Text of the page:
Wes Streeting says people are 'upset and hurt' by Labour's initial reaction to Israel-Hamas war

Wes Streeting has acknowledged people have been "upset and hurt" by Labour's initial reaction to the Israel-Hamas war.

The shadow health secretary told the Politics Hub with Sophy Ridge that people wanted his party to be "louder and clearer" about the humanitarian crisis unfolding in Gaza.

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There have been tensions in the Labour Party after leader Sir Keir Starmer appeared to suggest in an LBC interview that Israel had the right to cut off water and power to the besieged Gaza Strip following the deadly attack by Hamas on 7 October.

Although the Labour leader has sought to clarify his remarks, there is still anger in the Muslim community.

Asked if voters could be turned away from Labour, Mr Streeting said: "No, I think people have been upset and hurt and wanted us to be louder and clearer on the humanitarian crisis."

He went on to say Sir Keir "doesn't think it's ok cut off power and water" and he misspoke in the interview.

"It was never Keir's intention to give the impression that we support those measures," he said.

"In interviews you have a sustained line of questioning - he was answering a previous question and not that one."

In the interview with LBC's Nick Ferrari, Sir Keir was asked what a "proportionate" response would look like to the surprise Hamas attacks, which killed at least 1,400 people.

He said that responsibility "lies with Hamas" and that Israel "has the right to defend herself".

The presenter interjected, asking: "A siege is appropriate? Cutting off power, cutting off water?"

The Labour leader responded: "I think that Israel does have that right. It is an ongoing situation."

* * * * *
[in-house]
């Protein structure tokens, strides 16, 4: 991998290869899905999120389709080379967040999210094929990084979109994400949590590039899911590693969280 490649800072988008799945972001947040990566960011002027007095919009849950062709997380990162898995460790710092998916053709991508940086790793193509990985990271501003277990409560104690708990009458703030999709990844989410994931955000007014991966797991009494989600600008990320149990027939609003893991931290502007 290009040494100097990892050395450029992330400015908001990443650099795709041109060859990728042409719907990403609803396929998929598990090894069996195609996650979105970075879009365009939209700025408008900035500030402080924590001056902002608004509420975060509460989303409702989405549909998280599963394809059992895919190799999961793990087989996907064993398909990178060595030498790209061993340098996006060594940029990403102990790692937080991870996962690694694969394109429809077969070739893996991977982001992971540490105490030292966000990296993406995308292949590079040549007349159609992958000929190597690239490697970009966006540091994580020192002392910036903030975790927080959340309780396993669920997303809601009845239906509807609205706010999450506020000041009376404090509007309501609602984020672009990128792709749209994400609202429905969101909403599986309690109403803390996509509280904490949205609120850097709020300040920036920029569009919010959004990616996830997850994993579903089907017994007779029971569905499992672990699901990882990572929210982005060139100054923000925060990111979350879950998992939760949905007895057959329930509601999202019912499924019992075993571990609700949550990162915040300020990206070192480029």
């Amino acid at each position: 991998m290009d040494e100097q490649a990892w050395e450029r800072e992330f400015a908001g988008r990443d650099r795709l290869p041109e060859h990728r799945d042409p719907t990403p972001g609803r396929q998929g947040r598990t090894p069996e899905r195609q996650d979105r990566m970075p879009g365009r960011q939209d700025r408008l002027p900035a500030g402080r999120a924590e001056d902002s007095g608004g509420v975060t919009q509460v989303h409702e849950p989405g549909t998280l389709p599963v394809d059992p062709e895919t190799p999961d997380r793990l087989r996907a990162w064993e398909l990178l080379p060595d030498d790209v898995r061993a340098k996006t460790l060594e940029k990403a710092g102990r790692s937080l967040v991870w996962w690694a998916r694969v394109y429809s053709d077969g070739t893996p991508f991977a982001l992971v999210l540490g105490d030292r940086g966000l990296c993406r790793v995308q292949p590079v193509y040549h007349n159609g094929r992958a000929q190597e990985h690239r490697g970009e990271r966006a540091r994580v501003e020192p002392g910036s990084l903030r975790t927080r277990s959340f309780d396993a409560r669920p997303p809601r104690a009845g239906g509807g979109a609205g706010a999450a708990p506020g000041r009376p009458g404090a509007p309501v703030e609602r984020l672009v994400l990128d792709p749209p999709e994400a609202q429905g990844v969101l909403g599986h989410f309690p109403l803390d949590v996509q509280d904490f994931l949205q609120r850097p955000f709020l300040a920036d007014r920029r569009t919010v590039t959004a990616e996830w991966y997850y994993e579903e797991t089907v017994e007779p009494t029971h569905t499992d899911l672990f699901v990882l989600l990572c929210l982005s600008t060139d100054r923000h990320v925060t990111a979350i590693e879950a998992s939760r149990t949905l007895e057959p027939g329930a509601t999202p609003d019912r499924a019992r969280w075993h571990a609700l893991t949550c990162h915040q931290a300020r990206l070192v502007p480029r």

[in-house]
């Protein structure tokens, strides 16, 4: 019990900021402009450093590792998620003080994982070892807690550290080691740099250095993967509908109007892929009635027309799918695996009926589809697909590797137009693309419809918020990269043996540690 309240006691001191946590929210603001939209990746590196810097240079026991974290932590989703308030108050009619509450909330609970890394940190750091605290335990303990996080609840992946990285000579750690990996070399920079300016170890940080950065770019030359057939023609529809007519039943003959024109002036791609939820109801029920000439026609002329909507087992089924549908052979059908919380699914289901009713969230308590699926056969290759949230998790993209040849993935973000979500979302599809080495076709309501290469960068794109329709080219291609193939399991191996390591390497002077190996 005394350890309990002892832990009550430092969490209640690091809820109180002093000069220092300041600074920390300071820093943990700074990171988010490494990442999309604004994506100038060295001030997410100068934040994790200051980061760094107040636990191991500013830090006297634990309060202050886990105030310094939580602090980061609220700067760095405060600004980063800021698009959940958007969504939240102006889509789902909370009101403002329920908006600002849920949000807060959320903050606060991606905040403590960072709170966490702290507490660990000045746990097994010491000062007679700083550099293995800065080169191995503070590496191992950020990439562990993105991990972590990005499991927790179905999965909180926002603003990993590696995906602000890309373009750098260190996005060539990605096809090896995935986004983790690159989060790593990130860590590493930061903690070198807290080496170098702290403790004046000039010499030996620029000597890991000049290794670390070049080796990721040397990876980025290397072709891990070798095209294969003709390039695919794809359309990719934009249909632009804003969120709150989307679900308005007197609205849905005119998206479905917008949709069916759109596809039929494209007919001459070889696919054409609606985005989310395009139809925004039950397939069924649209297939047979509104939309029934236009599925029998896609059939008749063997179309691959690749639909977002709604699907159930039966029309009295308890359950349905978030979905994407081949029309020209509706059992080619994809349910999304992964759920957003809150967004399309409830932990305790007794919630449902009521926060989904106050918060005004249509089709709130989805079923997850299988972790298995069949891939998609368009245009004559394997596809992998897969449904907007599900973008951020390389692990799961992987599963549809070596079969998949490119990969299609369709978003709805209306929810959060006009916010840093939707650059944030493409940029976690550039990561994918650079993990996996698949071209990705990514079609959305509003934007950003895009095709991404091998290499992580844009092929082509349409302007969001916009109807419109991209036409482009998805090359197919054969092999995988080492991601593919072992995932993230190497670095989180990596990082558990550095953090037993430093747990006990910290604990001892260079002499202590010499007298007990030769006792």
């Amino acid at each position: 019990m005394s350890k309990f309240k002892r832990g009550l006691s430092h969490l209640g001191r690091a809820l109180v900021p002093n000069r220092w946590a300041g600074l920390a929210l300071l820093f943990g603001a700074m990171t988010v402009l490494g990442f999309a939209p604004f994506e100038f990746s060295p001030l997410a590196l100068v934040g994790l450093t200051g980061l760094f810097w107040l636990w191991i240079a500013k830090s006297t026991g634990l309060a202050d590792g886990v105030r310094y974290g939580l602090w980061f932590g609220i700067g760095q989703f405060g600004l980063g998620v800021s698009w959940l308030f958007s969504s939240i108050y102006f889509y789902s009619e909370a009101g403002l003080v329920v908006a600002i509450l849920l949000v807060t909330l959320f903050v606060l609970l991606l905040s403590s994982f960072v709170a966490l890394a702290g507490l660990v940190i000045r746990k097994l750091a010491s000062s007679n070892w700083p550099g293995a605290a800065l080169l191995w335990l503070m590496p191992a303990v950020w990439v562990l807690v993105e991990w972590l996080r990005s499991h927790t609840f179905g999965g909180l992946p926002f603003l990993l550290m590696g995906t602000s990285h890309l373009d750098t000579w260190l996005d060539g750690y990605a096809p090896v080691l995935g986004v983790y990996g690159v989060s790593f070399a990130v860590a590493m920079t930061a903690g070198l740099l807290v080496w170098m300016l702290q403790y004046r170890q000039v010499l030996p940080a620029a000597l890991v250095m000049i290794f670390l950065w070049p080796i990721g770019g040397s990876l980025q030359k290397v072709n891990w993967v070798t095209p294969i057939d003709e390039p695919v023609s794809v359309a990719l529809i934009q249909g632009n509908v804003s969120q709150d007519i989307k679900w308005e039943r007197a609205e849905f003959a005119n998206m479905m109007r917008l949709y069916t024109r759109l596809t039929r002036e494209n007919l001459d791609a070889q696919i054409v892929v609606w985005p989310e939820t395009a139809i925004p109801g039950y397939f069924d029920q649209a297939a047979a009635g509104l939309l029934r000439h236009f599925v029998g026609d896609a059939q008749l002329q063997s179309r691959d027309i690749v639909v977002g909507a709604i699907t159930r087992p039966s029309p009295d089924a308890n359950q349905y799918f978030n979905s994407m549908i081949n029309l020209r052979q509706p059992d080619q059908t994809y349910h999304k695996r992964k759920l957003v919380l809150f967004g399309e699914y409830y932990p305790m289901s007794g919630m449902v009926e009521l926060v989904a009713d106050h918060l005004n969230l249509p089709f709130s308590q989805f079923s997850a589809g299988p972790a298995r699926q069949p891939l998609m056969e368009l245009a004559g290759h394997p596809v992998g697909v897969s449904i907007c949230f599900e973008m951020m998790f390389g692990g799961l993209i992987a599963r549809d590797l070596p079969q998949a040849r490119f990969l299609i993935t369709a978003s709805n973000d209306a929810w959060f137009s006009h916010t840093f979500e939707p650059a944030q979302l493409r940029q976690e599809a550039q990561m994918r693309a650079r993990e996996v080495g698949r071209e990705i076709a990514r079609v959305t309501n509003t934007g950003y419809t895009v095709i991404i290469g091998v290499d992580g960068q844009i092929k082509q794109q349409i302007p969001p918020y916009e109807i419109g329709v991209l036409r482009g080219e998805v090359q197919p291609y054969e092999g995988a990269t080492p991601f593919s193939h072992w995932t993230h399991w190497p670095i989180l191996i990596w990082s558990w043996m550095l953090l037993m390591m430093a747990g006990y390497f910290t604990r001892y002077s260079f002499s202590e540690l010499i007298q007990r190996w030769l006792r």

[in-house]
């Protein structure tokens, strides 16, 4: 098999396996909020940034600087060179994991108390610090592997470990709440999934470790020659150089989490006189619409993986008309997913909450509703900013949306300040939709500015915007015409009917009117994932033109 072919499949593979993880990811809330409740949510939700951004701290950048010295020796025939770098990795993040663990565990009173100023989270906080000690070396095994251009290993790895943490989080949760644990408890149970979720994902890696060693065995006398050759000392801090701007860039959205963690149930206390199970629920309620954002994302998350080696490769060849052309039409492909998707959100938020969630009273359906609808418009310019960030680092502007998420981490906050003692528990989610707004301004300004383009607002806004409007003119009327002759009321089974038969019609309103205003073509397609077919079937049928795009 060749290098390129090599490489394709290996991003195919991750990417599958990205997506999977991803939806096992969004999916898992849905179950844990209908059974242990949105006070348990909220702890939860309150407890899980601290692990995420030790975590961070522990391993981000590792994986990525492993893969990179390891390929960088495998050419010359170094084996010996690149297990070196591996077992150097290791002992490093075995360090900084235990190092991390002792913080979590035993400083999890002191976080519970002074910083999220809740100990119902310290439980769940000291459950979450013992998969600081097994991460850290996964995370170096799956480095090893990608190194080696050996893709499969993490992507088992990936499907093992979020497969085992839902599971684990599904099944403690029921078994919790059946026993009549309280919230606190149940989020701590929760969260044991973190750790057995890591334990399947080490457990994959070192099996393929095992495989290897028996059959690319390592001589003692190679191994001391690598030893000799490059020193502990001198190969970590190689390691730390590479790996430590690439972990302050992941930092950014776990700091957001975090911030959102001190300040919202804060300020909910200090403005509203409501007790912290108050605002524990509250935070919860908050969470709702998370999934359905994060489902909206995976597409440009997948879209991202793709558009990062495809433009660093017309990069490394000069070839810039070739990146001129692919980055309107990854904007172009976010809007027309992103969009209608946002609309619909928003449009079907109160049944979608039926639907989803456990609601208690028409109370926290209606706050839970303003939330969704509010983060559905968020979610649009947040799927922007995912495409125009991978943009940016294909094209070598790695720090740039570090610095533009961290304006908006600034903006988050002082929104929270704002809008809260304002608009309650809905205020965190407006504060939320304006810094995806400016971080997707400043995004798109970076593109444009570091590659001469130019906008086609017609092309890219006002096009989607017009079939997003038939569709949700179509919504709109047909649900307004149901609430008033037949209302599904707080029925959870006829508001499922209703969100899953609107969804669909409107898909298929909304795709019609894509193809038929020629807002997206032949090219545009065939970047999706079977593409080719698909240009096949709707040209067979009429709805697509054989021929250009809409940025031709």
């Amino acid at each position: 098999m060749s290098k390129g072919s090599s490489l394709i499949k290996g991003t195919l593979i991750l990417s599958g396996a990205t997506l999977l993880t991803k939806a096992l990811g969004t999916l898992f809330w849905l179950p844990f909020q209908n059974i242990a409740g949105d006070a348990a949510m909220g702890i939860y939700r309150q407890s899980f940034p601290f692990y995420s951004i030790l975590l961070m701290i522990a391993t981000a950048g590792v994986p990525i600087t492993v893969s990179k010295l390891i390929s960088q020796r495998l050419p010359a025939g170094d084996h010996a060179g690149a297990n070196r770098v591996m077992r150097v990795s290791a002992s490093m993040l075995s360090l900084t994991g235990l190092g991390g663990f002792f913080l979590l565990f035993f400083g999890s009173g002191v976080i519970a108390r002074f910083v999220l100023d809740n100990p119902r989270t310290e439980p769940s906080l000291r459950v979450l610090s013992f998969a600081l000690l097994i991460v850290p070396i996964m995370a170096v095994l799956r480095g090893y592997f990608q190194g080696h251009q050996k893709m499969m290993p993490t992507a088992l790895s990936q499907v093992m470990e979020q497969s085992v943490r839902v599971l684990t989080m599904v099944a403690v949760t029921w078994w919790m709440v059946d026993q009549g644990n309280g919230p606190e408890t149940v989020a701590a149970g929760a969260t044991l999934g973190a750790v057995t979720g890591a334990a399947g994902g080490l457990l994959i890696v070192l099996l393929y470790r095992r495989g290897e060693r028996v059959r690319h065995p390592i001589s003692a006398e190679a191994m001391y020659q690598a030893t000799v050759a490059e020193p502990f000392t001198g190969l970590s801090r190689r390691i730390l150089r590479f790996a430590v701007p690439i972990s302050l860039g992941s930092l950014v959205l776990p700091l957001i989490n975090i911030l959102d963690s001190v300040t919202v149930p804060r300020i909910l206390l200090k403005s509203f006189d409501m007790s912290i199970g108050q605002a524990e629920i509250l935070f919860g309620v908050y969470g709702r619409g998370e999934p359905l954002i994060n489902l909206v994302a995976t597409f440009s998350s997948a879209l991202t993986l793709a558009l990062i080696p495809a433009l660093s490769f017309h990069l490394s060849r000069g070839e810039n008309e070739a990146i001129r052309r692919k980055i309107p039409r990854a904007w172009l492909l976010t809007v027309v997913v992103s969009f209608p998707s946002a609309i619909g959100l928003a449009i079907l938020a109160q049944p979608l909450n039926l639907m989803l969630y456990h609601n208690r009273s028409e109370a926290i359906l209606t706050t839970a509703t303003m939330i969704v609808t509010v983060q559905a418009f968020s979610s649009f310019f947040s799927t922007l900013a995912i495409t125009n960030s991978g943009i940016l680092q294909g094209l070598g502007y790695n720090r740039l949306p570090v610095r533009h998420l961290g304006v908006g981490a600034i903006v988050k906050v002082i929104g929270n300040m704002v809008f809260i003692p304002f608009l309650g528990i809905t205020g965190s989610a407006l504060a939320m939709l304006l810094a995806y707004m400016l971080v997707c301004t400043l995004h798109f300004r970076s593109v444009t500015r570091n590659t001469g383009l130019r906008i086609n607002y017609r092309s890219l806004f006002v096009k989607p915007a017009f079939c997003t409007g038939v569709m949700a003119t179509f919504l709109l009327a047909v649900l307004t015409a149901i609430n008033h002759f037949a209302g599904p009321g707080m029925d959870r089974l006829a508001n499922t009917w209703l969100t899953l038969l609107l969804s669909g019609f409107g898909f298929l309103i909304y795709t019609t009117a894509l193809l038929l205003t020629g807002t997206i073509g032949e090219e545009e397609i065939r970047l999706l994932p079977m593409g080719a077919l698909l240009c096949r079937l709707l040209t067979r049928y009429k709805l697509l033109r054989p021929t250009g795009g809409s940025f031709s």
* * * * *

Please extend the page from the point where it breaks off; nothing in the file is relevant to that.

The comments, which he has since rowed back on, prompted resignations among Labour councillors and angered the party's MPs, even those on the frontbenches as shadow ministers.

Sir Keir sought to cool tensions by visiting a mosque on Sunday and holding a meeting with Muslim MPs today.

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But while sources described the meeting as "constructive", Sir Keir did not back calls for a ceasefire, instead saying Labour supports "humanitarian pauses".

This position was repeated by Mr Streeting, who said UK politicians need to prioritise supporting Israel in getting hostages back from Gaza "and making sure this sort of thing doesn't happen again".

However, he said there is a "responsibility" to minimise the loss of civilian life and get humanitarian aid in to Gaza.

"That is why US secretary of state Antony Blinken, our allies in France and our government are right to call for a humanitarian pause to allow the safe flow of aid through," he said.

Asked what the difference was between a "humanitarian pause" and a "ceasefire", he said: "This is the difficulty with the concept of a ceasefire.

"We're dealing with a terrorist organisation in Hamas."

Asked if Israel has committed war crimes, as some MPs have suggested, Mr Streeting added: "I'm not qualified to make that judgement."